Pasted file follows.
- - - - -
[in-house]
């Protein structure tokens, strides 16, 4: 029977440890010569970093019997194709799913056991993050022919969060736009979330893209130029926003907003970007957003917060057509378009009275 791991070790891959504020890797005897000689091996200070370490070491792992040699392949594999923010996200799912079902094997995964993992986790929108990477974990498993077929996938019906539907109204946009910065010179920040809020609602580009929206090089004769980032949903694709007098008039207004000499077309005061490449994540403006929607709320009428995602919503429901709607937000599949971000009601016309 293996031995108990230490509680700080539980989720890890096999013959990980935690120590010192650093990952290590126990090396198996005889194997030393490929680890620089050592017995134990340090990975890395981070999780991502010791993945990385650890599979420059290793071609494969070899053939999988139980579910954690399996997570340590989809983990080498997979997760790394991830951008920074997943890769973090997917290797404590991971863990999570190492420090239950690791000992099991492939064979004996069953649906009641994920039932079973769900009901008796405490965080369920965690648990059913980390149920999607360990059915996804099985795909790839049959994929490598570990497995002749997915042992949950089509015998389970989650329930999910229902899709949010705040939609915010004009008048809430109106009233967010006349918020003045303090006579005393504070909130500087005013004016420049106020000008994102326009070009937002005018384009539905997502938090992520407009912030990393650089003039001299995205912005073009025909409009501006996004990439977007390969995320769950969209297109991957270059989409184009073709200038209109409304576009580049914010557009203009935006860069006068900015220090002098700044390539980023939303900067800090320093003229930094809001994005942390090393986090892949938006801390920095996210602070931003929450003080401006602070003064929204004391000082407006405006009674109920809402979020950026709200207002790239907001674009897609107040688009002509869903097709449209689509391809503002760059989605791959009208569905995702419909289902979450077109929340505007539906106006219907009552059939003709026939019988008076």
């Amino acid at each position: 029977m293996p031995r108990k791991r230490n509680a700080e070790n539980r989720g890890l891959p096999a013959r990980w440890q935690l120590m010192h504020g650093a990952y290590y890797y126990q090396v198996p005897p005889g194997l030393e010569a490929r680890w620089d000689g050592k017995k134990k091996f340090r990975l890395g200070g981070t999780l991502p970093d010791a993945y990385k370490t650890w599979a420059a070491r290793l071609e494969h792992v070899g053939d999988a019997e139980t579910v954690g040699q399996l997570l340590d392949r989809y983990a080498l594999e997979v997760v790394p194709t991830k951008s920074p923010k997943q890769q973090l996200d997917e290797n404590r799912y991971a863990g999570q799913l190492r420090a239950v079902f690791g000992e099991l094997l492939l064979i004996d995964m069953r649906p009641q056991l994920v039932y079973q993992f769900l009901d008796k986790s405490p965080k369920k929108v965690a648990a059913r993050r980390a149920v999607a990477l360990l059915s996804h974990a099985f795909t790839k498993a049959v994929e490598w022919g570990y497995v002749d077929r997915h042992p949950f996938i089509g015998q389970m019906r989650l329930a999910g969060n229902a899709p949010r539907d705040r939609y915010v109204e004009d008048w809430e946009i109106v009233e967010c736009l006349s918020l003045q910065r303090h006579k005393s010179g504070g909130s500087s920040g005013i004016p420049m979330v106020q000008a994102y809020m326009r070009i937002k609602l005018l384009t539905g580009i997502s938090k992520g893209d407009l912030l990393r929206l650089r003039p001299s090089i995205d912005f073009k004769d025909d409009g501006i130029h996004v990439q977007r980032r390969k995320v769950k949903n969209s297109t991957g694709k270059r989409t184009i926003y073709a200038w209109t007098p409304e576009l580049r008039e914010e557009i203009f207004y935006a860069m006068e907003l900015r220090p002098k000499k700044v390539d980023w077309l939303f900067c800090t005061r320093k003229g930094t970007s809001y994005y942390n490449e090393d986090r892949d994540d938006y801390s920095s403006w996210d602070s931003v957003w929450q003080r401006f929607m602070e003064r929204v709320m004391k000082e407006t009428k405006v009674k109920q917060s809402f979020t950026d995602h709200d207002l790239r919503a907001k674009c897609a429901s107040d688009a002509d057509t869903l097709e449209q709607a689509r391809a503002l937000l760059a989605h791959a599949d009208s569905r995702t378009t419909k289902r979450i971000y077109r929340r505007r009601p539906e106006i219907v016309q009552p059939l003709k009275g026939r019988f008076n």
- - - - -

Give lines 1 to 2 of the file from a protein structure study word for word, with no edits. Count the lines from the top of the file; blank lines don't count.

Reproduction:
[in-house]
């Protein structure tokens, strides 16, 4: 029977440890010569970093019997194709799913056991993050022919969060736009979330893209130029926003907003970007957003917060057509378009009275 791991070790891959504020890797005897000689091996200070370490070491792992040699392949594999923010996200799912079902094997995964993992986790929108990477974990498993077929996938019906539907109204946009910065010179920040809020609602580009929206090089004769980032949903694709007098008039207004000499077309005061490449994540403006929607709320009428995602919503429901709607937000599949971000009601016309 293996031995108990230490509680700080539980989720890890096999013959990980935690120590010192650093990952290590126990090396198996005889194997030393490929680890620089050592017995134990340090990975890395981070999780991502010791993945990385650890599979420059290793071609494969070899053939999988139980579910954690399996997570340590989809983990080498997979997760790394991830951008920074997943890769973090997917290797404590991971863990999570190492420090239950690791000992099991492939064979004996069953649906009641994920039932079973769900009901008796405490965080369920965690648990059913980390149920999607360990059915996804099985795909790839049959994929490598570990497995002749997915042992949950089509015998389970989650329930999910229902899709949010705040939609915010004009008048809430109106009233967010006349918020003045303090006579005393504070909130500087005013004016420049106020000008994102326009070009937002005018384009539905997502938090992520407009912030990393650089003039001299995205912005073009025909409009501006996004990439977007390969995320769950969209297109991957270059989409184009073709200038209109409304576009580049914010557009203009935006860069006068900015220090002098700044390539980023939303900067800090320093003229930094809001994005942390090393986090892949938006801390920095996210602070931003929450003080401006602070003064929204004391000082407006405006009674109920809402979020950026709200207002790239907001674009897609107040688009002509869903097709449209689509391809503002760059989605791959009208569905995702419909289902979450077109929340505007539906106006219907009552059939003709026939019988008076």